Education has been a priority for the Associate Professor for the duration of her time at JCU, and her role as course coordinator hasn't diminished her desire to teach.
“My teaching role also includes acting as the First Year Coordinator for JCU’s medicine students,” Domett said. “It’s a reasonably big role, overseeing eight first year subjects, as well as making sure the students get a good start to their university life.
“I love what I do – that’s the basic thing it all comes down to. I’m motivated by ensuring my students are engaged and achieving. When we tell the students that we value their feedback, we really do! We get some really good ideas from them, and hearing them tell you that your lessons are great is very satisfying.
“With my teaching, I’m always looking at ways to improve. Trying to keep up and implement the innovations in anatomy education is a goal of mine.”
Associate Professor Domett is one of JCU medicine’s most enduring educators, having started there shortly after the school was founded.
“I did have to look up Townsville on a map when I got an interview but I haven’t been disappointed,” she said. “My husband is a marine biologist; we love living in Townsville and raising our family here without the hassles of a big city.”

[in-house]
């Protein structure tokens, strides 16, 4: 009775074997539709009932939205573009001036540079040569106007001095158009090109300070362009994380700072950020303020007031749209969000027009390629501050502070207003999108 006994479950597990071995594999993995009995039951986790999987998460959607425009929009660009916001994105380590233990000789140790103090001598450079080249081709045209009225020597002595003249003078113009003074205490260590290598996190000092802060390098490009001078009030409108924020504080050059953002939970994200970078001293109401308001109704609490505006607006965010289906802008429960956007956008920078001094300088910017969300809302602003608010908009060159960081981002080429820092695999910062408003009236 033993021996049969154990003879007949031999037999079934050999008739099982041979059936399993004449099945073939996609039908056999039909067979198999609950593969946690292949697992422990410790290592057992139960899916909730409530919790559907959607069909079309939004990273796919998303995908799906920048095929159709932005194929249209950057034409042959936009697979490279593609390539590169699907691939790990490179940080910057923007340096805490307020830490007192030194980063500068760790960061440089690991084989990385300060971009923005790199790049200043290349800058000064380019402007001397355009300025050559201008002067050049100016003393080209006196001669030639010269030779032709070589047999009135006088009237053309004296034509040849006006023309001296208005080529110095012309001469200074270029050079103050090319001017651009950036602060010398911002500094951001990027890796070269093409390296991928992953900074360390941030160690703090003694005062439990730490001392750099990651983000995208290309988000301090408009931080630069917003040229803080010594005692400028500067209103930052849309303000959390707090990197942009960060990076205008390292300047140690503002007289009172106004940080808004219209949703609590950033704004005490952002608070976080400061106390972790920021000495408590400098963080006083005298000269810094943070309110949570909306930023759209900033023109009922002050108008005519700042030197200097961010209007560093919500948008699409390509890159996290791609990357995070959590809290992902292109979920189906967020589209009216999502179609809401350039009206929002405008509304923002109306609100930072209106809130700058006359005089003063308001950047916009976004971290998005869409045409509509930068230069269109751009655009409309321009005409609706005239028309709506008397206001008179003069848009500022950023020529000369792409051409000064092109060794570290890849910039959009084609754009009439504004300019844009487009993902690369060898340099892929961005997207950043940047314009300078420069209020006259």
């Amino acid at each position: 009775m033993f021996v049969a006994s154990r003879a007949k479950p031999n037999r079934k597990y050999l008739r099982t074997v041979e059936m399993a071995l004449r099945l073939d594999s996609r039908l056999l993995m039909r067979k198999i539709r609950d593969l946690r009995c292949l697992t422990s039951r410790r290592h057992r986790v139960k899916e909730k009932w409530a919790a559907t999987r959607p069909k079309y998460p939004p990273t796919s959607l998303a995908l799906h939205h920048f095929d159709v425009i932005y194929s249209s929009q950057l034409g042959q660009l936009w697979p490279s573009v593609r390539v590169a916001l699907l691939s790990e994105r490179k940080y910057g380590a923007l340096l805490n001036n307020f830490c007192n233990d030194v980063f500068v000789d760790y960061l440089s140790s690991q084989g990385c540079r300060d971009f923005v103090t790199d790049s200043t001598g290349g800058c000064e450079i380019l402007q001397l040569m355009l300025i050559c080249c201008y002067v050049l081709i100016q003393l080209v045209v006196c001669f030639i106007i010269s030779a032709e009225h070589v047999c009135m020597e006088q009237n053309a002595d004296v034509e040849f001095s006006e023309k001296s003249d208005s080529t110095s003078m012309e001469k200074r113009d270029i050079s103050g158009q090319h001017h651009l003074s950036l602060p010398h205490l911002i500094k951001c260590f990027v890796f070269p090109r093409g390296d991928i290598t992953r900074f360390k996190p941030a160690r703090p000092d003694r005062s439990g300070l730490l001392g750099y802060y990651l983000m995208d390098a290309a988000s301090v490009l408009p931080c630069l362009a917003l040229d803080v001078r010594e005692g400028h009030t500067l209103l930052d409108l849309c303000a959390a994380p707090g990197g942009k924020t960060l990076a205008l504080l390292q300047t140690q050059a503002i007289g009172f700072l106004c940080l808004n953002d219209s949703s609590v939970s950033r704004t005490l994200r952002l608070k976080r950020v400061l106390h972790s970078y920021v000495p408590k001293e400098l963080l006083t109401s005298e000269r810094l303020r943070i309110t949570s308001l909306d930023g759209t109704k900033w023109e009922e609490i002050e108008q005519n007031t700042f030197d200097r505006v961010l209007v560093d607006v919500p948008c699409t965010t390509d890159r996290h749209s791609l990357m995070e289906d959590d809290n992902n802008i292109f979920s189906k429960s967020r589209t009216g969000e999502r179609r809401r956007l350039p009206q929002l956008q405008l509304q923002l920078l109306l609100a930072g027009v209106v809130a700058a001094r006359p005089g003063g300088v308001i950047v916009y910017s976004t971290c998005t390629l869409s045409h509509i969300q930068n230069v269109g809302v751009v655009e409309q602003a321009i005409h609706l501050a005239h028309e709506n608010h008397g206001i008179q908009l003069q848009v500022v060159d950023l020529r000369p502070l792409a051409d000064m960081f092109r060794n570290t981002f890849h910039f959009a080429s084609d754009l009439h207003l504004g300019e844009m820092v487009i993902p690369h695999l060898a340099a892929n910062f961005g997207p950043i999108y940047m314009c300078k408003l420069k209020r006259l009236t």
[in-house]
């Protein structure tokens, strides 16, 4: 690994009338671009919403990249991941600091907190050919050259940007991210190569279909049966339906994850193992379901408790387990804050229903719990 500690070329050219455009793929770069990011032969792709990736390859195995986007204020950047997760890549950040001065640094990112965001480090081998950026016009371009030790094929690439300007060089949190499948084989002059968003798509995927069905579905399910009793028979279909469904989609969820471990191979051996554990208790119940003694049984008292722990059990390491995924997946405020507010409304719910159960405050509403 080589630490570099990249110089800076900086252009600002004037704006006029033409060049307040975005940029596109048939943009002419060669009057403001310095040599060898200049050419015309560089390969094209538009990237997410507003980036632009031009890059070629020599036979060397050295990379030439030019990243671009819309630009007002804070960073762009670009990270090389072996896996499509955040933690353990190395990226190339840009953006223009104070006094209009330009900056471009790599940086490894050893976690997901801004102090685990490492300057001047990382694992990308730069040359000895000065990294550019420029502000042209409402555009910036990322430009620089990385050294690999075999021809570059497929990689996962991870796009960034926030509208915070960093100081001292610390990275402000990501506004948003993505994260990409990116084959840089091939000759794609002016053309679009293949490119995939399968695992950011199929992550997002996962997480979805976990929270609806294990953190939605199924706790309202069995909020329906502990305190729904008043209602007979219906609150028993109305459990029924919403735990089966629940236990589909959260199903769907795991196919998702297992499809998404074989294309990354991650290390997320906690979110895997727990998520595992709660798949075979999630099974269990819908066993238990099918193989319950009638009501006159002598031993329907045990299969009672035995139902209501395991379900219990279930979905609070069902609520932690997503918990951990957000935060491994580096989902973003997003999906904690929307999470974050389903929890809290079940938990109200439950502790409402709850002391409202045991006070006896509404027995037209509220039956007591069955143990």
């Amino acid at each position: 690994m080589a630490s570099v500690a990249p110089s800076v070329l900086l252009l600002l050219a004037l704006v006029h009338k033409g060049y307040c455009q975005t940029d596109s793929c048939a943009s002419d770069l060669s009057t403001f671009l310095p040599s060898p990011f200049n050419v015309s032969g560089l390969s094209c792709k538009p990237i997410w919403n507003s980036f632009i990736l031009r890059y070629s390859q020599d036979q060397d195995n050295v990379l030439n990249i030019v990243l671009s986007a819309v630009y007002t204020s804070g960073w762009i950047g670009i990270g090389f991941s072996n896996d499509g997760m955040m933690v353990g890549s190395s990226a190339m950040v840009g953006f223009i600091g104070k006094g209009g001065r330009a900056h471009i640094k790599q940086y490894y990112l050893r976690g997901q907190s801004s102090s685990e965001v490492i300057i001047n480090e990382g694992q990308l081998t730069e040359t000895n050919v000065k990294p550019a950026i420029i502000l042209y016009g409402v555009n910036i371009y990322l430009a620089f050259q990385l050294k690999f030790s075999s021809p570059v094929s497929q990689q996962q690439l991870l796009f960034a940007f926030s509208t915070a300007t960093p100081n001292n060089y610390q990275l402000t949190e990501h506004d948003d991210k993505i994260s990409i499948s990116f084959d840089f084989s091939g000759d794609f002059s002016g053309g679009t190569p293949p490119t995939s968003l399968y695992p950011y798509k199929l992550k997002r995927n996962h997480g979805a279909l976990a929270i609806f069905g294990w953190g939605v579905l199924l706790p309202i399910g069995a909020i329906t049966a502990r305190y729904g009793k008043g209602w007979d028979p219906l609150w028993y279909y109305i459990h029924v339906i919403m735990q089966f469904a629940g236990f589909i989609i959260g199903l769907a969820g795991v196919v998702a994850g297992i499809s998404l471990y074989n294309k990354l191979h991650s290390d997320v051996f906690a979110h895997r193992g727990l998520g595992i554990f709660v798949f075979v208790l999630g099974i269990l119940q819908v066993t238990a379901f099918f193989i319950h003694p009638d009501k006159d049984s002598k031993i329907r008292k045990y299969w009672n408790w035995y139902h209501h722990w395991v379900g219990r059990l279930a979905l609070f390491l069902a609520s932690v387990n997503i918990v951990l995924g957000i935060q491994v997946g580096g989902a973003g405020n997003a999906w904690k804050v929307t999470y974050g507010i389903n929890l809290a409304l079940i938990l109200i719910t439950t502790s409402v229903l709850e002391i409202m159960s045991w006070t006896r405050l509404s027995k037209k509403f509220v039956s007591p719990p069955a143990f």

The New Zealand-born academic is also fortunate enough to supervise aspiring PhD students, some of whom may even follow in her footsteps of becoming one of Australia’s few biological anthropologists.
“Certainly, part of my aim is to inspire a new generation of palaeopathologists, but it’s a small field in Australia,” she said. “One of the most rewarding things about my job is starting with supervising a postgraduate student who knows only a little bit about the discipline, and then seeing them develop and progress through their research. My PhD students start out working with me in the field, and in the following years I can give them more responsibility, and eventually they run their own projects.”
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